The obvious candidate for the chop is the Omega I’m afraid. I can’t explain why I find the Honda a much better car – it’s dynamically inferior in at least seven ways – but I do. This is the thing. Attraction doesn’t always make sense. I married a woman who loves vegetables and eating leaves.

The simple truth is that the Omega has failed to grab me. It’s ok. It does a job. Really quite well. But that isn’t enough. The Honda is a muse. I can write about it in one of my magazines. I can’t write about the Omega. It’s still a bit new, a bit bland for classic car titles (though it has appeared in Classic Car Buyer), and it certainly doesn’t fit the bill at sister title Performance Vauxhall either! I got out accelerated by a startled rabbit the other day.

Omegawd Force Ale

So, it’s up for sale, with that sale hopefully raising another £100 for the charity linked to the original owner.

In the meantime, I’m utterly failing to service the Nippa, utterly failing to prepare the 2CV for its upcoming trip to France and not doing a very good job of getting the Honda ready for Japfest – or even just sorting out the leaky tailgate. I think the bonding on the glass has broken down. Really, against this, the Omega stands no chance. It is some way down the pecking order.

Tiny car needs big love. Or at least some new oil and filters.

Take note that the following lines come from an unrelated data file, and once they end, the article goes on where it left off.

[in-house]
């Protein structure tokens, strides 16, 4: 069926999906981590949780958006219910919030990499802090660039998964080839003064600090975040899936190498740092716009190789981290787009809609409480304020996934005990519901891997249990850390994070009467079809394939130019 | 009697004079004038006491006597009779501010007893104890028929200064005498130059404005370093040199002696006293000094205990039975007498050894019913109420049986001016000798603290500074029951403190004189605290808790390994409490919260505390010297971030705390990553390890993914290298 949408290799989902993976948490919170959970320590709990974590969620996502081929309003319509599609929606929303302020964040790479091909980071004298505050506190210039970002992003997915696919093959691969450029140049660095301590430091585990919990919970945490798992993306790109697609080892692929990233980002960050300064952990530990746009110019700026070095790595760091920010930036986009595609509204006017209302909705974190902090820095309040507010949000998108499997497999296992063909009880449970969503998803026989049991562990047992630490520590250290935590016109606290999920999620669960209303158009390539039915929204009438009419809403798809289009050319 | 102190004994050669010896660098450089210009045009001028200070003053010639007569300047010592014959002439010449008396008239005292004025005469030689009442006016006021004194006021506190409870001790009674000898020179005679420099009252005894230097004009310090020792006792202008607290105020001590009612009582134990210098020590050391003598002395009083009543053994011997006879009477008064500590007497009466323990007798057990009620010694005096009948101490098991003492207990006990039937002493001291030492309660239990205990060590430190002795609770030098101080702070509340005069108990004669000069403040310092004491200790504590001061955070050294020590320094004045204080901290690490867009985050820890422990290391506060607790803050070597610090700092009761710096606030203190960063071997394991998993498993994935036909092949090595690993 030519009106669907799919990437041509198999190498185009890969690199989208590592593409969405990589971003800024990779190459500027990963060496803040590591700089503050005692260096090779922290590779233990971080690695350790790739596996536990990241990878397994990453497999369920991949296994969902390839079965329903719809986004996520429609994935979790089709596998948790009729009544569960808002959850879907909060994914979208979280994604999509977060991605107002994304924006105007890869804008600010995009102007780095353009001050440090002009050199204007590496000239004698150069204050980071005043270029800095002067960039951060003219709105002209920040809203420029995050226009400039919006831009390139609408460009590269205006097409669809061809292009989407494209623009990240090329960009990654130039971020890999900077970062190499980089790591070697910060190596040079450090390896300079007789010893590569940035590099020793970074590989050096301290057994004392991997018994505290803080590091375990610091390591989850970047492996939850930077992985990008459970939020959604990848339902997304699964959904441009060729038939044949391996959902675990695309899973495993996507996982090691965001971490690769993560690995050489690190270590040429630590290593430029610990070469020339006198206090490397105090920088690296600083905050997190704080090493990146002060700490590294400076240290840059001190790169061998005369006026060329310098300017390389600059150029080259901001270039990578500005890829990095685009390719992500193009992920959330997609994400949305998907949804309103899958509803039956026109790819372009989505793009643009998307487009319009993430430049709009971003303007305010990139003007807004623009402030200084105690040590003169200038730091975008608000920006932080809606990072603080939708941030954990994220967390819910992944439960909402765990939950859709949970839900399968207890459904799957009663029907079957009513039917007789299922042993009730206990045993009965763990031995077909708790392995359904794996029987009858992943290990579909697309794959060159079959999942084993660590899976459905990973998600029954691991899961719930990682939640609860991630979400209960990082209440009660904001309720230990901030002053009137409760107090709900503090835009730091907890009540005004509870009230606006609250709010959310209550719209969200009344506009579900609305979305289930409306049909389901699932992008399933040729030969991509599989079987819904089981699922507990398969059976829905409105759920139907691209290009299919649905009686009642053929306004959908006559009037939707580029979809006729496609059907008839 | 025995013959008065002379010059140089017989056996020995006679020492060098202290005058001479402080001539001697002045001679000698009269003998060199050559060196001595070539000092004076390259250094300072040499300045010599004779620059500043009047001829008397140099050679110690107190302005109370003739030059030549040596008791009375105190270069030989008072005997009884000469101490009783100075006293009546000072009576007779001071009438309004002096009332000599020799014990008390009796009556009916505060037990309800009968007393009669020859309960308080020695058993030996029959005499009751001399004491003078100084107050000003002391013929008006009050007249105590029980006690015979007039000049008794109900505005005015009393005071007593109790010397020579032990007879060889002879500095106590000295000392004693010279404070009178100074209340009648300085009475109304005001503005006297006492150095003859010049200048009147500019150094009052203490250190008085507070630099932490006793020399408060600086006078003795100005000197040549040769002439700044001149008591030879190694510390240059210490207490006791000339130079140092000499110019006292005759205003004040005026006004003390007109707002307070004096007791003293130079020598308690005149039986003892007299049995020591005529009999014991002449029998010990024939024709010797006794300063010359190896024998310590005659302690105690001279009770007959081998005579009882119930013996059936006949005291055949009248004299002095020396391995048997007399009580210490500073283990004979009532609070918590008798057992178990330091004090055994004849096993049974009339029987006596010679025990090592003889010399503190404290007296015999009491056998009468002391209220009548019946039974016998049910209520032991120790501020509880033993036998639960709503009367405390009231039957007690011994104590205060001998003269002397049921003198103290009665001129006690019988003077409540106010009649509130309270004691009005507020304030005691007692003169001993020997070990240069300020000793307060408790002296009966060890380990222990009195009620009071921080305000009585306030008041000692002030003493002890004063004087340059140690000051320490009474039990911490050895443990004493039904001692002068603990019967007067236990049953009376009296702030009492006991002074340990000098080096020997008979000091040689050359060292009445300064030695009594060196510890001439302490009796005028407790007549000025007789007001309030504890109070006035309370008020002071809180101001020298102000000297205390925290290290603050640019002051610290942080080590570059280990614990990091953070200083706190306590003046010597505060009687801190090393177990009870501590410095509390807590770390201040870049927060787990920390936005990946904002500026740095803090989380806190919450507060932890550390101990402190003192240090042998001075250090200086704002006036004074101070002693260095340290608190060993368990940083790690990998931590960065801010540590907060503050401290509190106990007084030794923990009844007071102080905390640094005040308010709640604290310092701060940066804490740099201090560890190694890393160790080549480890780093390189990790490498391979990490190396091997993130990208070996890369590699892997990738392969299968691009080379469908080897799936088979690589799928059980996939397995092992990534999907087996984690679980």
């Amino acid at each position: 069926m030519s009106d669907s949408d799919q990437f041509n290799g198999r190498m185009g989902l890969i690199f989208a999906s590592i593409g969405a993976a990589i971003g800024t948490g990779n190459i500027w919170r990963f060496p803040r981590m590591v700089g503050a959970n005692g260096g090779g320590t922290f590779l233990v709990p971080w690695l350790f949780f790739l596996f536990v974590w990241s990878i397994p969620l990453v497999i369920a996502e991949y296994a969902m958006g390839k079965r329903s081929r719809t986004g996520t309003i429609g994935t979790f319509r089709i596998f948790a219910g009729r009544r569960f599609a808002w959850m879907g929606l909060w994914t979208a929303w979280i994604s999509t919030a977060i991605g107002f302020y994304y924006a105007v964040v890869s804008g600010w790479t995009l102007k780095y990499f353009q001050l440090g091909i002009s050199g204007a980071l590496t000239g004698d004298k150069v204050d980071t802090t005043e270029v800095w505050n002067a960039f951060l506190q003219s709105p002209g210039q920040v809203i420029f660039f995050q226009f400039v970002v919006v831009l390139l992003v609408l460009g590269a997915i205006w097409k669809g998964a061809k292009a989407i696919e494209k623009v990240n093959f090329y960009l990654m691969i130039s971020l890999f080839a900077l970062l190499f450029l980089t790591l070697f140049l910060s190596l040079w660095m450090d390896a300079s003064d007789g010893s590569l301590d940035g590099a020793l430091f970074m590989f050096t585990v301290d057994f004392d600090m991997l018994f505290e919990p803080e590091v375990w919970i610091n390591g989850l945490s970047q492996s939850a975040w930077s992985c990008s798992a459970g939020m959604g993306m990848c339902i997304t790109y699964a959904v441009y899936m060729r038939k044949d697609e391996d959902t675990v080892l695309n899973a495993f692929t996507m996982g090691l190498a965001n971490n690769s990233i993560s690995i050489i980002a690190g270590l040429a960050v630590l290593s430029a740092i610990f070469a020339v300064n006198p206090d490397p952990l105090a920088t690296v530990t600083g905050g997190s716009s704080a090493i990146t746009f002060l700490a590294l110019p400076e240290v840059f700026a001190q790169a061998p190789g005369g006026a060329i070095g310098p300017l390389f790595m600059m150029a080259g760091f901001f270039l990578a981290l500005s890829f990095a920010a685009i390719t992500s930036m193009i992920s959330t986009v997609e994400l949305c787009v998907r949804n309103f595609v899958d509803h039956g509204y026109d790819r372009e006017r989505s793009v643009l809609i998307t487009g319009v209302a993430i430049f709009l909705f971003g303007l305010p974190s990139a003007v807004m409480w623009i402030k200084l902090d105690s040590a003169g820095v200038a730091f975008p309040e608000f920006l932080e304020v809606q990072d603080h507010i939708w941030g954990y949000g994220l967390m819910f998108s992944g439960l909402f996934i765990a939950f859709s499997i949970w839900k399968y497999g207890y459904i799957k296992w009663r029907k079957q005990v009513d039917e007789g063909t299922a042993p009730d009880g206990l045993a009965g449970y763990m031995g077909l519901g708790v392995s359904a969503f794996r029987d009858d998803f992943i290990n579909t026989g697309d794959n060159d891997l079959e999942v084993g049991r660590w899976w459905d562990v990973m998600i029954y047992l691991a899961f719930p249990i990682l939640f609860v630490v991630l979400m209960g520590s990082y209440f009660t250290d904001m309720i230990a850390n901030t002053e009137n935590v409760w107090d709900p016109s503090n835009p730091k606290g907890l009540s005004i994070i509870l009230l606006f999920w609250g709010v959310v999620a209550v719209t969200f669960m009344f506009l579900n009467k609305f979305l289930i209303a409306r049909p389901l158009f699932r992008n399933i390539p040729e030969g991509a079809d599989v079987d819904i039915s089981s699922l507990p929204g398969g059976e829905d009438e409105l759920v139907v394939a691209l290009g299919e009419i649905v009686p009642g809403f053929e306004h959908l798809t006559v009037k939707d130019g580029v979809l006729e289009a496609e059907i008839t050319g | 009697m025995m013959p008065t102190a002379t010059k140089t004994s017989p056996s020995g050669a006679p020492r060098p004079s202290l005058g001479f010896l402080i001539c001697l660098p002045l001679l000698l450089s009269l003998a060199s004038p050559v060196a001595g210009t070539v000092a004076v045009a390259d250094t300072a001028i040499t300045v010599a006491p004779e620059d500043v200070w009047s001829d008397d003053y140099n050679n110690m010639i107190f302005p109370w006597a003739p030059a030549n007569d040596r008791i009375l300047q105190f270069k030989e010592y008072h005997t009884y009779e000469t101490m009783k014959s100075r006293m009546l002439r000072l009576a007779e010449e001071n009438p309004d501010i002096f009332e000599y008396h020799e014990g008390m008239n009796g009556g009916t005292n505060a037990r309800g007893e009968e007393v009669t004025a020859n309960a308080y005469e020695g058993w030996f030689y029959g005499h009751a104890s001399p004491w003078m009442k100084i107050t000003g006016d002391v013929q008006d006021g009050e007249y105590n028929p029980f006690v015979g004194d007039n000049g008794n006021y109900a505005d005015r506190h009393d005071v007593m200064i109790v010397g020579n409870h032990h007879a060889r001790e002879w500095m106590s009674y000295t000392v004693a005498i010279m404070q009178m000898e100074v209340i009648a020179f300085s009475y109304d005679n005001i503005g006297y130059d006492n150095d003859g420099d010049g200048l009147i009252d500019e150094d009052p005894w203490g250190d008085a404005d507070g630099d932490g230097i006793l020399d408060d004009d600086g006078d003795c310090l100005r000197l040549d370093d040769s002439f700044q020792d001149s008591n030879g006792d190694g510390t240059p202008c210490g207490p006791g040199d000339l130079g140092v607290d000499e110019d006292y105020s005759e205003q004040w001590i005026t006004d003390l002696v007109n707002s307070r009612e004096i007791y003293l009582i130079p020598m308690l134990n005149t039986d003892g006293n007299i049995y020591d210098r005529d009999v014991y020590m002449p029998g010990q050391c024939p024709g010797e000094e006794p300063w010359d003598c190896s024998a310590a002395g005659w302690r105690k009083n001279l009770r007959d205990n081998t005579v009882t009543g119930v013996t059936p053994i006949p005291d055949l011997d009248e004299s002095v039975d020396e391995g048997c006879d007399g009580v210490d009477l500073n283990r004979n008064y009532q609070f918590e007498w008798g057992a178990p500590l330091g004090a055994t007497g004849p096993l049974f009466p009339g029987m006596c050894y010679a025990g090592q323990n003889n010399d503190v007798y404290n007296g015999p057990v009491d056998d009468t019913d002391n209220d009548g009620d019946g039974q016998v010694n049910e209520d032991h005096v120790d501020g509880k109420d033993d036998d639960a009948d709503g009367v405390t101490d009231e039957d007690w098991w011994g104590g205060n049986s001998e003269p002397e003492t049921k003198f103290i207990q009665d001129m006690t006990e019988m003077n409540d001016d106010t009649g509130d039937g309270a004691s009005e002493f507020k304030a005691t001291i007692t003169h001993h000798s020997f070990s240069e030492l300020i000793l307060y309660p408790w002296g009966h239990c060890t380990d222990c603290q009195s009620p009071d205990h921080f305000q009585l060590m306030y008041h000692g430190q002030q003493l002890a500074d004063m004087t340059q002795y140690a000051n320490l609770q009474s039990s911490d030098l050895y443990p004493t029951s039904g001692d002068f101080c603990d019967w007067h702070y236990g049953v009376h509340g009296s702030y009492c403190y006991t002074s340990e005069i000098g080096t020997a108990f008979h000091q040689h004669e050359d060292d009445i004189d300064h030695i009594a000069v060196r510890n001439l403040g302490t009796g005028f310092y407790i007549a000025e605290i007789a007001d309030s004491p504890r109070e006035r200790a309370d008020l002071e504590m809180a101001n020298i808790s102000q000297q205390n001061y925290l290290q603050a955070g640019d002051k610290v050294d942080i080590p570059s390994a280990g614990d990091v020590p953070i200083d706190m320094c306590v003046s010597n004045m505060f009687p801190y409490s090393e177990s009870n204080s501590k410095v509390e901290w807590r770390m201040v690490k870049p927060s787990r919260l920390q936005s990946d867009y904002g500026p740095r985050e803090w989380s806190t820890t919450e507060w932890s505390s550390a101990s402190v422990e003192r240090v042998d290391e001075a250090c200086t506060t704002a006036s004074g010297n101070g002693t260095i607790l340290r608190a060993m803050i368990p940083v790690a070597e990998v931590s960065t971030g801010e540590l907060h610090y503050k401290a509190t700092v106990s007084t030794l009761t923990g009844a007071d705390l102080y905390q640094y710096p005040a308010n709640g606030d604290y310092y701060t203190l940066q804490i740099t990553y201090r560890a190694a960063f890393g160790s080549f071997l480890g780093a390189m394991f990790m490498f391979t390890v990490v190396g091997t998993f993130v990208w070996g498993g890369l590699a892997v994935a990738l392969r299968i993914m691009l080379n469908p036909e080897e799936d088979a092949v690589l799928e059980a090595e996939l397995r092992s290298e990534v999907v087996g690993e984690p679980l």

So, I guess the last thing I should do is go out and buy a ropey old car that needs work. Er, well. I haven’t actually bought anything yet, but let’s just say I have my eye on a few options…

Laptop fail, far too busy, new magazine!

Those are the main excuses for the lack of blog posts recently. My laptop failed, allowing me to test my disaster recovery plan – I’m glad I had one. I lost just one feature – and that was better at the second time of writing.

I’m up and running again, on a lovely, new sub-£400 laptop that is super quick, but which has far less storage capacity than the previous one. So, I don’t currently have access to my entire photo library, which has rather hampered bloggage etc. On top of that, I’m currently very, very busy putting the first issue of Rolls-Royce and Bentley Driver together. It’s been a lovely title to create, and as ever, I’ve thrown pretty much everything I have at it. I really don’t do half measures. Apart from my blog posts. And YouTube channel. They’re deliberately half-arsed…